26 August 2020

I rise today to support the amendment moved by the member for Rankin. Labor will be supporting this legislation, the Coronavirus Economic Response Package (Jobkeeper Payments) Amendment Bill 2020, but I do note the amendment moved.

At the start of this crisis it was Labor who urged the government to consider wage subsidies to help employers keep staff. The government initially rejected the idea, but then they listened to Labor. More recently it was Labor who called on the government to extend JobKeeper, and now they have. It was Labor who called on the government to abandon its proposal to extend emergency IR powers to businesses that have fully recovered, and they have. Throughout this crisis Labor has worked constructively with the government on the passage of legislation through this parliament to support Australians.

But, as we often see with the Morrison government, it has been painfully slow to act. It is slow to recognise the problem. It is often ignorant of the facts. Support for people in need was too slow, created too much uncertainty and excluded far too many people. This delayed an economic response to the COVID-19 outbreak and needlessly pushed too many Australians out of jobs and into those terrible queues of people we saw outside the nation's Centrelink offices, including more than one million casuals, who have been the hardest hit by restrictions and the downturn. Even as millions of people suffered, the Prime Minister had the temerity to falsely inform Australians that the economy would 'snap back' by September.

When this government does take action we then see the terrible failures of implementation. We saw the $60 billion JobKeeper bungle, the biggest in Australian history. We've seen three million vulnerable Australians forced to raid $33 billion from their superannuation accounts because the government failed to provide adequate support. This is a privatisation of the support that the public should have provided. We've seen the failure to implement a national scheme for paid pandemic leave. This government's failures will make this economic downturn worse than it needs to be, the unemployment queues longer and the recovery so much more difficult.

Labor's priority is always to protect jobs and to create new jobs. We want to help workers, businesses, families and communities through this crisis and to ensure that vulnerable Australians are supported. We believe job creation should be the No. 1 economic issue in this nation, but this government's record on jobs and economic growth is poor, and even worse, this government has no plan for the future.

Even before the summer bushfires and the COVID-19 outbreak annual growth was already well below trend, consumption was weak, business investment had fallen, underemployment and household growth had hit record highs, wages growth had hit record lows and debt had more than doubled. The Liberals now preside over the first recession in Australia in 29 years and hundreds of thousands more Australians are unemployed or left behind.

The unemployment rate is at 7.5 per cent and is expected to climb to 10 per cent. ABS data this week confirms the jobs crisis is getting worse, with 520,000 payroll jobs lost since the outbreak. The ABS 'Weekly payroll jobs and wages in Australia' shows that, since 14 March, payroll jobs have dropped by 4.9 per cent, and total wages have fallen by 6.2 per cent. Victoria was hardest hit, with payroll jobs declining by 7. 8 per cent. Payroll jobs for women declined by 4.7 per cent, and male payroll jobs decreased by 5.3 per cent. Jobs in the accommodation and food services sector decreased by 18 per cent and jobs in the arts and recreation industries fell by 15.3 per cent.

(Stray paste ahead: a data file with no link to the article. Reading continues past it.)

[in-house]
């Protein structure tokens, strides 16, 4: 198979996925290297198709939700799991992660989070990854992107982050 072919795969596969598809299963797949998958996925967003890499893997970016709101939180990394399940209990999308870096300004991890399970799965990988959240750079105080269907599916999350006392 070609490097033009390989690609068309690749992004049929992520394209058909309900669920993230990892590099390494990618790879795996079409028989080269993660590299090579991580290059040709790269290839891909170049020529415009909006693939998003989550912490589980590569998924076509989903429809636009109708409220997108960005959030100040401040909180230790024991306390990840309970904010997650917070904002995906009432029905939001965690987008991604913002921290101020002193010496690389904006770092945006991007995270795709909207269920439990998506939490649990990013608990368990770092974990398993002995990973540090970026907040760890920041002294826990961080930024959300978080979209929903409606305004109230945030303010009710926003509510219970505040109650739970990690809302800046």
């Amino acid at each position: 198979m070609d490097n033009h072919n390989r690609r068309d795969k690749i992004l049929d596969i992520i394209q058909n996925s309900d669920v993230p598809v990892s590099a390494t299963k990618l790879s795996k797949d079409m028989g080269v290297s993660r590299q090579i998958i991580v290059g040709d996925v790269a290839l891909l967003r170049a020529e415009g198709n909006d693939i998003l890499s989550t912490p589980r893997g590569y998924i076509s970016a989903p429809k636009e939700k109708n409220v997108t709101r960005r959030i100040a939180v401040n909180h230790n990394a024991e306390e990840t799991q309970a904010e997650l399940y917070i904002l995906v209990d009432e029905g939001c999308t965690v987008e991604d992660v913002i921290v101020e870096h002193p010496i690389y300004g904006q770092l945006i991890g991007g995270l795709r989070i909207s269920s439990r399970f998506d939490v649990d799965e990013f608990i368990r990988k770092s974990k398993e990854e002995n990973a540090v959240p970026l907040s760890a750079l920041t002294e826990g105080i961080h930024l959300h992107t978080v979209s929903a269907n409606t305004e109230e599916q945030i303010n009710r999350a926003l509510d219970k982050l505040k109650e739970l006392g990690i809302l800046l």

Here we are in late August, more than six months into the COVID-19 pandemic, at a time of mounting job losses, and this government is removing substantial JobKeeper support from the economy without any jobs plan to replace it. The government's changes to JobKeeper do not represent a comprehensive plan for jobs. They do nothing for the hundreds of thousands of people who have lost their jobs or will lose their jobs, including up to 400,000 additional workers expected to lose their jobs by this Christmas. That's 400,000 additional workers that will likely lose their jobs by this Christmas.

The wind-down of JobKeeper will come at the worst time for workers and businesses in Victoria and other parts of Australia. Some of the hardest hit industries are those that have been and remain deliberately excluded from JobKeeper. You'd have to be living under a rock not to have heard the outcry from countless Australian workers who have missed out on the scheme. The most recent incarnation of JobKeeper fails to expand the scheme to allow workers whose companies are owned by foreign companies to access the payment, placing undue pressure on the aviation industry. This government goes on about Australia's investment potential and economic credentials but, at the same time, allows these companies, who hire thousands of Australian workers, to hit the wall. The government have had ample time to tweak JobKeeper to ensure those workers are supported, and that they haven't just confirms that the Prime Minister and his government are happy for aviation to collapse in this country, and, with it, thousands of jobs. So, while they call for open borders to happen, despite health advice and the actual facts, they'll also let the aviation industry, which could work through an open Australia, fail.